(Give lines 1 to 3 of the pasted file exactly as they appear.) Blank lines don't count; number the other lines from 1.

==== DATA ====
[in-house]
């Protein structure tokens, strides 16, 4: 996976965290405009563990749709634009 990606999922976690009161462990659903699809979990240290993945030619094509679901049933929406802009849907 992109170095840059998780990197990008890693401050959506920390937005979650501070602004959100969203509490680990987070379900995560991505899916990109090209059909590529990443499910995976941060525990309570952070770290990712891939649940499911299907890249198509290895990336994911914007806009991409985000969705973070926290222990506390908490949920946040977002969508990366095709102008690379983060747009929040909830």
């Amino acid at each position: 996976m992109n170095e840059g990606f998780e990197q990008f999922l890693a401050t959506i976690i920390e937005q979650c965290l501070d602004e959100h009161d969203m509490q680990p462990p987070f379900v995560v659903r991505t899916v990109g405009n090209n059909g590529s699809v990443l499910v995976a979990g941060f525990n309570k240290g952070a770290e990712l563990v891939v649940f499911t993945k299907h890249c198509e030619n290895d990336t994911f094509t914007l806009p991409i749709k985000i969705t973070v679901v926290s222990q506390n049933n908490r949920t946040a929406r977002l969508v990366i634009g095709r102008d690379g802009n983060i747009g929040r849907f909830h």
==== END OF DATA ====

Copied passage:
[in-house]
């Protein structure tokens, strides 16, 4: 996976965290405009563990749709634009 990606999922976690009161462990659903699809979990240290993945030619094509679901049933929406802009849907 992109170095840059998780990197990008890693401050959506920390937005979650501070602004959100969203509490680990987070379900995560991505899916990109090209059909590529990443499910995976941060525990309570952070770290990712891939649940499911299907890249198509290895990336994911914007806009991409985000969705973070926290222990506390908490949920946040977002969508990366095709102008690379983060747009929040909830």
């Amino acid at each position: 996976m992109n170095e840059g990606f998780e990197q990008f999922l890693a401050t959506i976690i920390e937005q979650c965290l501070d602004e959100h009161d969203m509490q680990p462990p987070f379900v995560v659903r991505t899916v990109g405009n090209n059909g590529s699809v990443l499910v995976a979990g941060f525990n309570k240290g952070a770290e990712l563990v891939v649940f499911t993945k299907h890249c198509e030619n290895d990336t994911f094509t914007l806009p991409i749709k985000i969705t973070v679901v926290s222990q506390n049933n908490r949920t946040a929406r977002l969508v990366i634009g095709r102008d690379g802009n983060i747009g929040r849907f909830h």